Earl always supported Tiger

KEN FIDLIN -- Toronto Sun

, Last Updated: 7:23 AM ET

There is a story that Earl Woods told on occasion that probably describes best his relationship with his famous son. The narration sometimes varied but the essence remained true.

"When Tiger left for Stanford, he had never had a drink in his life," Earl said in a 2001 interview. "He came home at Thanksgiving and I was in bed watching TV and drinking a Pepsi.

"Tiger said, 'What are you drinking, Pop?' I told him and he said, 'Give me that.' He went and fixed himself a drink and one for me, too. He then came back in the room and said 'Pop, let's go for a walk.' We walked down to the little park down the street and Tiger said, 'I just wanted to share this first drink with you. This is the first drink we've ever had, the two of us.'

"And we sat there and talked and talked and talked. One of the most beautiful moments of my life."

It is just a tiny snapshot of one of sport's all-time famous father-son relationships, a relationship that no doubt will live on for Tiger despite his father's death yesterday, at the age of 74, after a long battle with cancer.

BEST FRIEND

"My dad was my best friend and greatest role model," Tiger Woods said in a statement published on his web site. "He was an amazing dad, coach, mentor, soldier, husband and friend. I wouldn't be where I am today without him."

Long before Tiger was born, Earl had lived an amazing life. As a kid growing up in the 1930s and '40s in Manhattan, Kan., he was the first of his colour to play on white baseball teams in the area.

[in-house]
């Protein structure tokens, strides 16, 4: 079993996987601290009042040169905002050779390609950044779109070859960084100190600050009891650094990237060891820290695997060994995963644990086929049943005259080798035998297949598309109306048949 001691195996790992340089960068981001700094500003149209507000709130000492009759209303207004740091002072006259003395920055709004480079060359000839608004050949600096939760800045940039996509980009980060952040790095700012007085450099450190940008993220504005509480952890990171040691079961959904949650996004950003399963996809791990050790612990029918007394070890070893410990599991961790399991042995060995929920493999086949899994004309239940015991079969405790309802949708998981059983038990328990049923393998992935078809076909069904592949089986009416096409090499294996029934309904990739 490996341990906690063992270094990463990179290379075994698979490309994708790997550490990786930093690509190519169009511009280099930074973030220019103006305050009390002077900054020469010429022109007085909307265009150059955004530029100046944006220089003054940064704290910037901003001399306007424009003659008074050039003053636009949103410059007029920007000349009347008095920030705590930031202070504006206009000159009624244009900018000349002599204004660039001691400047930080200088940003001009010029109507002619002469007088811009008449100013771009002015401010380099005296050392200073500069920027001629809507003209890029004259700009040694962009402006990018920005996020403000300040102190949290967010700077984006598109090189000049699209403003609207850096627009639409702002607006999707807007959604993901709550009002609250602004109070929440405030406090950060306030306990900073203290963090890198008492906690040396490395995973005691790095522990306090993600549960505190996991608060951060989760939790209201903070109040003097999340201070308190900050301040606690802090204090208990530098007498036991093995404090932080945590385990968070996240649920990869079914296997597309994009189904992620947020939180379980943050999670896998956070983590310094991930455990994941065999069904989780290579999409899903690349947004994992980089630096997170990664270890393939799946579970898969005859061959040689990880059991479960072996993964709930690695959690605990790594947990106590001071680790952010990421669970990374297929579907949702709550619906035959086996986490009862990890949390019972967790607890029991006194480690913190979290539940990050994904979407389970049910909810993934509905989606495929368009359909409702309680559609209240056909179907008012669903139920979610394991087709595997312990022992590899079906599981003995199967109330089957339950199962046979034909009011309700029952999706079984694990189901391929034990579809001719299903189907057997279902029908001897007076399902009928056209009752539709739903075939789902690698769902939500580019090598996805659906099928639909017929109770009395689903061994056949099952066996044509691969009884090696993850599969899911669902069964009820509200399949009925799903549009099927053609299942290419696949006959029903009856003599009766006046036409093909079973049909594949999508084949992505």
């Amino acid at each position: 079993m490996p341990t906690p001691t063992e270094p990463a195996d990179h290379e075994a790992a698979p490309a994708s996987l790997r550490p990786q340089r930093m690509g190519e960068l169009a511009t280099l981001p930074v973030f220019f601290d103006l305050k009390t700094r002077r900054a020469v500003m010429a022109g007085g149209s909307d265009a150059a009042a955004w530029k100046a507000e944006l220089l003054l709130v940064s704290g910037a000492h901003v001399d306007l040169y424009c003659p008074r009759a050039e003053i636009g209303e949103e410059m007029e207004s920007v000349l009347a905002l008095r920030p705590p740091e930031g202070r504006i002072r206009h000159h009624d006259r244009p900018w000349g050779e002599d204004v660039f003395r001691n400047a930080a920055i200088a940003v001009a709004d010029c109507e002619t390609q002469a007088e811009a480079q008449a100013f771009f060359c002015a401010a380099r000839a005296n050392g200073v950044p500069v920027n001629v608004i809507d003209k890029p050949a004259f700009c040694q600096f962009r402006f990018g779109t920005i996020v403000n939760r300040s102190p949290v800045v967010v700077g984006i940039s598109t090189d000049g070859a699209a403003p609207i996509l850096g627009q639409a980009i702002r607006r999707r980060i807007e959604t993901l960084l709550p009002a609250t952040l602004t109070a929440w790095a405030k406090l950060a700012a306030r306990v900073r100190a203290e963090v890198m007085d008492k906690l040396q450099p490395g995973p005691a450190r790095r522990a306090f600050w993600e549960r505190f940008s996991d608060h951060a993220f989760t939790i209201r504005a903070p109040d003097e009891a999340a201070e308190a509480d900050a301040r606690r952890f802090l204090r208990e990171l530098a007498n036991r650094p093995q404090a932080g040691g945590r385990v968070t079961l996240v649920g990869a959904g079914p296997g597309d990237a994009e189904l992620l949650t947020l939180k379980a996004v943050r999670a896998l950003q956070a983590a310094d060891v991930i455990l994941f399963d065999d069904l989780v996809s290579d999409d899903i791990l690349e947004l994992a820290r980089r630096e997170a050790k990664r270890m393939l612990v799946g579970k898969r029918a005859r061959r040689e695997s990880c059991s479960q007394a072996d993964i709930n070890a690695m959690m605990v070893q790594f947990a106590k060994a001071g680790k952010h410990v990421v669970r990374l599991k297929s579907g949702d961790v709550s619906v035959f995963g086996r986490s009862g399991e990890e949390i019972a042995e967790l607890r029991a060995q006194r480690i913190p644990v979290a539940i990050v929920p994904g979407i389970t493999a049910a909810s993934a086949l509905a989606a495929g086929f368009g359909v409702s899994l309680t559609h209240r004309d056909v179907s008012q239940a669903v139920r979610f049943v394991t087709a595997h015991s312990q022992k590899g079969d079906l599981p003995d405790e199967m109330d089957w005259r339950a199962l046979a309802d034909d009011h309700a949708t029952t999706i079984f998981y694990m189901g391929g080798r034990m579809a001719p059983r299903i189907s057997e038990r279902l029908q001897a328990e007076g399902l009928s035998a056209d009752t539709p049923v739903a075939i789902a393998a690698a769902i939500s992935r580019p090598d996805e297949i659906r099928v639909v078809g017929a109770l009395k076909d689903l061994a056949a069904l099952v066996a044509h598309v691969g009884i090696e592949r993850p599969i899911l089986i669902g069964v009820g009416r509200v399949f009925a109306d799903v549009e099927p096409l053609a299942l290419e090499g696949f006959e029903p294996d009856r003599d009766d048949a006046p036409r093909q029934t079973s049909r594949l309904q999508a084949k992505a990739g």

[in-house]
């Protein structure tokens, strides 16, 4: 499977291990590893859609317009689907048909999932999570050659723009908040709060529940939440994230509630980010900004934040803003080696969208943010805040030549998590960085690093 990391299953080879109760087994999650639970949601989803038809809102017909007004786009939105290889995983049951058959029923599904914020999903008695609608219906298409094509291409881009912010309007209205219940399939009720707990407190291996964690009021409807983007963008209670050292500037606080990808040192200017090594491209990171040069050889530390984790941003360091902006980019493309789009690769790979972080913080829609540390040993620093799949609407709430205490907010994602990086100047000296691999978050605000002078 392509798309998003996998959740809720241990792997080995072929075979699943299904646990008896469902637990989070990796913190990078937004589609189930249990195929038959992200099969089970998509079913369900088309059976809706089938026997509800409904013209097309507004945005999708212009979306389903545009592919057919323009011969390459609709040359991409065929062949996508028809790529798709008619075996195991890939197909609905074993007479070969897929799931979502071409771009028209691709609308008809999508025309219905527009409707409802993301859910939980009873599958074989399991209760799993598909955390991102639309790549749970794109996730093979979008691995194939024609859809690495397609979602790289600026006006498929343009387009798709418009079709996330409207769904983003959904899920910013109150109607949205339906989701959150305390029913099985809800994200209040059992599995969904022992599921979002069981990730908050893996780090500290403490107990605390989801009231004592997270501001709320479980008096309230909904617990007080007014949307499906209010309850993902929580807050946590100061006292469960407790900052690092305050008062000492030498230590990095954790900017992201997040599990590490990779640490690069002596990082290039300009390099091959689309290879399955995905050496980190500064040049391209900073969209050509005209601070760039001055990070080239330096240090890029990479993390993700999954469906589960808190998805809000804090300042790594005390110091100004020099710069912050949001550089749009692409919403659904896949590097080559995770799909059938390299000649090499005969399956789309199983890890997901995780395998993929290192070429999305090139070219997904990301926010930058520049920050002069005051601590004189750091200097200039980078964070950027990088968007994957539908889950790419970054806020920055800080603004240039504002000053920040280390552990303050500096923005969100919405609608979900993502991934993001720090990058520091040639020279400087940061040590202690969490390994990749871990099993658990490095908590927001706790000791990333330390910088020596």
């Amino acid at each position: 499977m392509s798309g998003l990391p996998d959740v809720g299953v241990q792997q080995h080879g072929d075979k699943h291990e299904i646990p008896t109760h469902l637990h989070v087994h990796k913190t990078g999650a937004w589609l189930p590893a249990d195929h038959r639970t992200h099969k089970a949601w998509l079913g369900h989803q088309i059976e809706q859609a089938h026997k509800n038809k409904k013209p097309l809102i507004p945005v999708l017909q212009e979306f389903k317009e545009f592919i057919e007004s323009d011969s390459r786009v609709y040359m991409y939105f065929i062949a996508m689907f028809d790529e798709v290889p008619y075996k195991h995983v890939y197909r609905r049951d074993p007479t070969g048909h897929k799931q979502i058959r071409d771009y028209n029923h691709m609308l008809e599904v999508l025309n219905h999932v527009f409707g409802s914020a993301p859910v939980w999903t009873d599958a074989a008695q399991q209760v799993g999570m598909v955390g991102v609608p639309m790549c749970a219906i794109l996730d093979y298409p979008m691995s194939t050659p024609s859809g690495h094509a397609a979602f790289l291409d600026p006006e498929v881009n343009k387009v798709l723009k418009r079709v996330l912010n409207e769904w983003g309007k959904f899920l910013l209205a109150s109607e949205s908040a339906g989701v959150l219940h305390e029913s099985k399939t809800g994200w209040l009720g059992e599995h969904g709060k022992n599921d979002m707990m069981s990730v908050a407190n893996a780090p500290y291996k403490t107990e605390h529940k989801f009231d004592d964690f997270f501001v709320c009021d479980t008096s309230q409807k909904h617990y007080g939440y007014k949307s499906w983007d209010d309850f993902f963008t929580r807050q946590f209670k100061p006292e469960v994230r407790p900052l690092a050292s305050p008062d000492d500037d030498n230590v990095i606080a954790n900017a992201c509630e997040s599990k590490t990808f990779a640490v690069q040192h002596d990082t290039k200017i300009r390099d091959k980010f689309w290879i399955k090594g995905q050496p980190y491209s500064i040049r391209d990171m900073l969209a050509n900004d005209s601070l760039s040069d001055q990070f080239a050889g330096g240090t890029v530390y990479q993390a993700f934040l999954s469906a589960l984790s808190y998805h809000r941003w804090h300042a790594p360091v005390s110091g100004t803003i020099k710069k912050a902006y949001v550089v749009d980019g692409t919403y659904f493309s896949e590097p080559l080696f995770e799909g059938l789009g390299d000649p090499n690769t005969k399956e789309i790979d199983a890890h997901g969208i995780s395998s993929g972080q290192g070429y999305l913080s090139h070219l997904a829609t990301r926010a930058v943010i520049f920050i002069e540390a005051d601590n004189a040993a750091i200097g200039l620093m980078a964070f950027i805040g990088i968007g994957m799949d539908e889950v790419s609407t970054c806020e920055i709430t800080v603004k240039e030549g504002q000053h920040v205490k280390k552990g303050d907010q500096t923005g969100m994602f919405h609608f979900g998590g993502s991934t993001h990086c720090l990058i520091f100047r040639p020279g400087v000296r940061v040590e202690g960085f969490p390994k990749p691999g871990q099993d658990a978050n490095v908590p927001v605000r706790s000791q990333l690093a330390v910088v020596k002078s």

His mother's desire that he get an education overrode his father's wish that he play professional baseball in the old Negro Leagues.

"I knew that it was a dead-end street because there was nothing for me in baseball after college," Woods said in a 2002 interview with The Observer. "Because of my race, I wasn't eligible to play in the major leagues."

A catcher, he was the only black player on his Kansas City State University team and the only black in the Big Eight.

Road trips were lonely affairs for the teenager because he couldn't stay in the same hotels with his teammates. Graduation provided no escape from segregation. He joined the army and his first posting was in Columbus, Ga.

"There was one incident I'll never forget," Woods told The Observer. "Four of us were walking down the street, two black and two white, just window-shopping, enjoying ourselves when all of a sudden the police came up and threw us against the wall, handcuffed us, put us in the paddywagon and drove us to jail.

"We were fined for disturbing the peace -- $32.05. Blacks and whites weren't supposed to mix in public. That was our crime."

As a career soldier, Woods rose to the rank of lieutenant-colonel and had two tours of duty in Vietnam in the elite Green Beret unit. It was there that he fought beside a brave soldier named Vuong Dang Phong, a fierce fighter who Earl nicknamed Tiger.

Divorced from his first wife, Earl met Kultida Punsawad in Bangkok, Thailand. They were married in 1969 and when their only child, Eldrick, was born on Dec. 30, 1975, Earl insisted he be called Tiger, to honour his army buddy.

LEGEND

Much has been said and written about Earl Woods as a domineering "stage-father" who pushed his son into golf, riding him mercilessly. Most of it is untrue.

As the legend goes, Tiger used to sit in his high-chair in the family garage watching his dad practise golf, hitting balls into a net. When Tiger was 10 months old, Earl put a tiny putter in his son's hands. The boy grabbed a ball and whacked it into the net.

At two, he was featured on the Mike Douglas Show. By the time he was four, Tiger was playing real golf on real courses. The rest is history.

"It was never a matter of forcing Tiger," Earl said. "Everything came from him. I tried to interest him in other sports. I introduced him to baseball and he said no thanks, because it interfered with his golf. In cross-country, he joined the school team and within two weeks he was No. 2 man on his team. But he quit that because it interfered with golf. He chose golf. I never pushed him."

He was just there for his son, always.


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